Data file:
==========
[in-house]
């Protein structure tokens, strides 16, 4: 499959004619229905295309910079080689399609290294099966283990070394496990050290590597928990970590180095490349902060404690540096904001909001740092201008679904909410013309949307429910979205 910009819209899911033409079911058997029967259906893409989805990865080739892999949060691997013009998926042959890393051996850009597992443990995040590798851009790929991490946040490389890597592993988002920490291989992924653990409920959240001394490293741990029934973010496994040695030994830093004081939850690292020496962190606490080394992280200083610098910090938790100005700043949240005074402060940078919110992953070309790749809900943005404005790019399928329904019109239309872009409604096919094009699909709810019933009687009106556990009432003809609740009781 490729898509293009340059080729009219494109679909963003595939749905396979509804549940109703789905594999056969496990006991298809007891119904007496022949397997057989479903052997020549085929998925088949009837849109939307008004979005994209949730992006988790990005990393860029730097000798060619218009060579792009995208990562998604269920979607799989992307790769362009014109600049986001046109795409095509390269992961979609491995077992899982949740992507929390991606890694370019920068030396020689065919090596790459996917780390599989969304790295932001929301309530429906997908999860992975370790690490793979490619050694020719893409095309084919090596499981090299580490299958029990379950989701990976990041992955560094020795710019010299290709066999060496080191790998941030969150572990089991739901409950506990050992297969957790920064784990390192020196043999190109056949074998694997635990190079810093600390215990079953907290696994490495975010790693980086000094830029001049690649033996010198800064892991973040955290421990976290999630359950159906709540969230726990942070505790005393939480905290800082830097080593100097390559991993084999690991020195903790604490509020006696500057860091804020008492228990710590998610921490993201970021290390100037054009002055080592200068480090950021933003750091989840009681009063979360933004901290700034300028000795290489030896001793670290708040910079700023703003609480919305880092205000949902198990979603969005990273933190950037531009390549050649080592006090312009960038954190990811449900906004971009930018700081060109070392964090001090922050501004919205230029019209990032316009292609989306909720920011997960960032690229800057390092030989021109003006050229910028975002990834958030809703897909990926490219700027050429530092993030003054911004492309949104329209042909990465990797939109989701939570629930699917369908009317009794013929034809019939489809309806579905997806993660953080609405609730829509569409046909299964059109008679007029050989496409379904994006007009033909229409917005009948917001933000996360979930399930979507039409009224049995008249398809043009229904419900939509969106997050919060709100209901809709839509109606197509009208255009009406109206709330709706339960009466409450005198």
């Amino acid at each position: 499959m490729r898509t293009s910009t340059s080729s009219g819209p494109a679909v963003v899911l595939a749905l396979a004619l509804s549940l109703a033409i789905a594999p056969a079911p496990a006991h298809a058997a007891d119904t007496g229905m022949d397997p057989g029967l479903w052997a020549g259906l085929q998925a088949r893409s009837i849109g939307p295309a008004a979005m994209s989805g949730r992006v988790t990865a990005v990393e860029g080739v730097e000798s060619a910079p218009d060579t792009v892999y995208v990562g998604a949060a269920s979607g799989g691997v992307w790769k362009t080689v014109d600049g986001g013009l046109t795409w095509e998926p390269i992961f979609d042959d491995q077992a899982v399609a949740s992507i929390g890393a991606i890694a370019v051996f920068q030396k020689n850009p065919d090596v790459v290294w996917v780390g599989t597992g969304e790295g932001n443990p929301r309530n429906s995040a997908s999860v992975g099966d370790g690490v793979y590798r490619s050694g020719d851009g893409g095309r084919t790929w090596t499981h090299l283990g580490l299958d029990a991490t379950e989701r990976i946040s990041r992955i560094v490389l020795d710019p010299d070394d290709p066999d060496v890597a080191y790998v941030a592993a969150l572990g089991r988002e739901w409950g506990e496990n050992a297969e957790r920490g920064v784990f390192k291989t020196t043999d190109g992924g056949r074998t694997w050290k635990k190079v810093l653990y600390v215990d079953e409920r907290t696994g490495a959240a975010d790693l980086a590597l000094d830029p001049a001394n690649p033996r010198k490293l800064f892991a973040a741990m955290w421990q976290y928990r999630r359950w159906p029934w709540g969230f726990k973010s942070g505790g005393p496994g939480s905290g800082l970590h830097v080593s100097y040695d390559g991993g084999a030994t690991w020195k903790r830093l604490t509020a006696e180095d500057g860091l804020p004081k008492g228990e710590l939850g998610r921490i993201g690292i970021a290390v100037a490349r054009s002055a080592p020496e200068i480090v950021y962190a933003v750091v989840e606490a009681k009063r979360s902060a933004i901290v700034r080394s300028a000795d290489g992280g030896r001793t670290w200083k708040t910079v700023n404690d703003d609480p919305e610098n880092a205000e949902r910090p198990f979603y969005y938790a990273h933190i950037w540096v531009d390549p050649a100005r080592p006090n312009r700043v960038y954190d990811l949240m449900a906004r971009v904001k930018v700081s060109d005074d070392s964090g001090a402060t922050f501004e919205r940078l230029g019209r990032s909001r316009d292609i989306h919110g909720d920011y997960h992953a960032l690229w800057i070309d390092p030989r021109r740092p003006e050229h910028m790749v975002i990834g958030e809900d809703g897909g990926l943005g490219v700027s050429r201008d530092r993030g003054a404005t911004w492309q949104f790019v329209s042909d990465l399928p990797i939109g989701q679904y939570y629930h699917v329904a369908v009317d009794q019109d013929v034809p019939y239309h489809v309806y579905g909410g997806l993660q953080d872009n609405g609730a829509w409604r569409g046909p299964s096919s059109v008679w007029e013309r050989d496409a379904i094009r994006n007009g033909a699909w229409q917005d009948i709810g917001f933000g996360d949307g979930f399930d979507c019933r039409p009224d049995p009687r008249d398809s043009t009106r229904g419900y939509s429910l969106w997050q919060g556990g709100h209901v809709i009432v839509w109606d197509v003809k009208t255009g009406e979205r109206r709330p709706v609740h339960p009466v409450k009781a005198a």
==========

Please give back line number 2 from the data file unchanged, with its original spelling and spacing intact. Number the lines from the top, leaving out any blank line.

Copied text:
């Protein structure tokens, strides 16, 4: 499959004619229905295309910079080689399609290294099966283990070394496990050290590597928990970590180095490349902060404690540096904001909001740092201008679904909410013309949307429910979205 910009819209899911033409079911058997029967259906893409989805990865080739892999949060691997013009998926042959890393051996850009597992443990995040590798851009790929991490946040490389890597592993988002920490291989992924653990409920959240001394490293741990029934973010496994040695030994830093004081939850690292020496962190606490080394992280200083610098910090938790100005700043949240005074402060940078919110992953070309790749809900943005404005790019399928329904019109239309872009409604096919094009699909709810019933009687009106556990009432003809609740009781 490729898509293009340059080729009219494109679909963003595939749905396979509804549940109703789905594999056969496990006991298809007891119904007496022949397997057989479903052997020549085929998925088949009837849109939307008004979005994209949730992006988790990005990393860029730097000798060619218009060579792009995208990562998604269920979607799989992307790769362009014109600049986001046109795409095509390269992961979609491995077992899982949740992507929390991606890694370019920068030396020689065919090596790459996917780390599989969304790295932001929301309530429906997908999860992975370790690490793979490619050694020719893409095309084919090596499981090299580490299958029990379950989701990976990041992955560094020795710019010299290709066999060496080191790998941030969150572990089991739901409950506990050992297969957790920064784990390192020196043999190109056949074998694997635990190079810093600390215990079953907290696994490495975010790693980086000094830029001049690649033996010198800064892991973040955290421990976290999630359950159906709540969230726990942070505790005393939480905290800082830097080593100097390559991993084999690991020195903790604490509020006696500057860091804020008492228990710590998610921490993201970021290390100037054009002055080592200068480090950021933003750091989840009681009063979360933004901290700034300028000795290489030896001793670290708040910079700023703003609480919305880092205000949902198990979603969005990273933190950037531009390549050649080592006090312009960038954190990811449900906004971009930018700081060109070392964090001090922050501004919205230029019209990032316009292609989306909720920011997960960032690229800057390092030989021109003006050229910028975002990834958030809703897909990926490219700027050429530092993030003054911004492309949104329209042909990465990797939109989701939570629930699917369908009317009794013929034809019939489809309806579905997806993660953080609405609730829509569409046909299964059109008679007029050989496409379904994006007009033909229409917005009948917001933000996360979930399930979507039409009224049995008249398809043009229904419900939509969106997050919060709100209901809709839509109606197509009208255009009406109206709330709706339960009466409450005198």